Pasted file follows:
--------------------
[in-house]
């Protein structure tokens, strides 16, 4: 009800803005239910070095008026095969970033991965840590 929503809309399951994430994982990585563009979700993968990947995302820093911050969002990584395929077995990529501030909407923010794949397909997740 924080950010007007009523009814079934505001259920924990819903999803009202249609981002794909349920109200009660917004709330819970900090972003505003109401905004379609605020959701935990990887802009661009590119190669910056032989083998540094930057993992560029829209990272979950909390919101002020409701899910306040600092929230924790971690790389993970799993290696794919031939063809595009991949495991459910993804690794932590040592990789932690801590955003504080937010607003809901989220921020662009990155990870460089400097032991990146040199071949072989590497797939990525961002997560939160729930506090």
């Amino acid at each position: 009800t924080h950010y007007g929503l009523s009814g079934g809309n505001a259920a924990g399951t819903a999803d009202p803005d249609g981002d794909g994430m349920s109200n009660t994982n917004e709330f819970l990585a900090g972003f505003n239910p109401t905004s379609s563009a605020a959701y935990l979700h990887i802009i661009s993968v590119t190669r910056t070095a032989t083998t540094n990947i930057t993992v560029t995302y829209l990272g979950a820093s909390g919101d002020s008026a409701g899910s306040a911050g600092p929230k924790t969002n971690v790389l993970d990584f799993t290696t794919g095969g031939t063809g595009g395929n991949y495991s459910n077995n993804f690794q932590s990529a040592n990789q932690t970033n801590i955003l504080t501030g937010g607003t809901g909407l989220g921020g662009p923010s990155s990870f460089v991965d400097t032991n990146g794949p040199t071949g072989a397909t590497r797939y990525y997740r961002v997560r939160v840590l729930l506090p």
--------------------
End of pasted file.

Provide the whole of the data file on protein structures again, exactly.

[in-house]
């Protein structure tokens, strides 16, 4: 009800803005239910070095008026095969970033991965840590 929503809309399951994430994982990585563009979700993968990947995302820093911050969002990584395929077995990529501030909407923010794949397909997740 924080950010007007009523009814079934505001259920924990819903999803009202249609981002794909349920109200009660917004709330819970900090972003505003109401905004379609605020959701935990990887802009661009590119190669910056032989083998540094930057993992560029829209990272979950909390919101002020409701899910306040600092929230924790971690790389993970799993290696794919031939063809595009991949495991459910993804690794932590040592990789932690801590955003504080937010607003809901989220921020662009990155990870460089400097032991990146040199071949072989590497797939990525961002997560939160729930506090």
């Amino acid at each position: 009800t924080h950010y007007g929503l009523s009814g079934g809309n505001a259920a924990g399951t819903a999803d009202p803005d249609g981002d794909g994430m349920s109200n009660t994982n917004e709330f819970l990585a900090g972003f505003n239910p109401t905004s379609s563009a605020a959701y935990l979700h990887i802009i661009s993968v590119t190669r910056t070095a032989t083998t540094n990947i930057t993992v560029t995302y829209l990272g979950a820093s909390g919101d002020s008026a409701g899910s306040a911050g600092p929230k924790t969002n971690v790389l993970d990584f799993t290696t794919g095969g031939t063809g595009g395929n991949y495991s459910n077995n993804f690794q932590s990529a040592n990789q932690t970033n801590i955003l504080t501030g937010g607003t809901g909407l989220g921020g662009p923010s990155s990870f460089v991965d400097t032991n990146g794949p040199t071949g072989a397909t590497r797939y990525y997740r961002v997560r939160v840590l729930l506090p």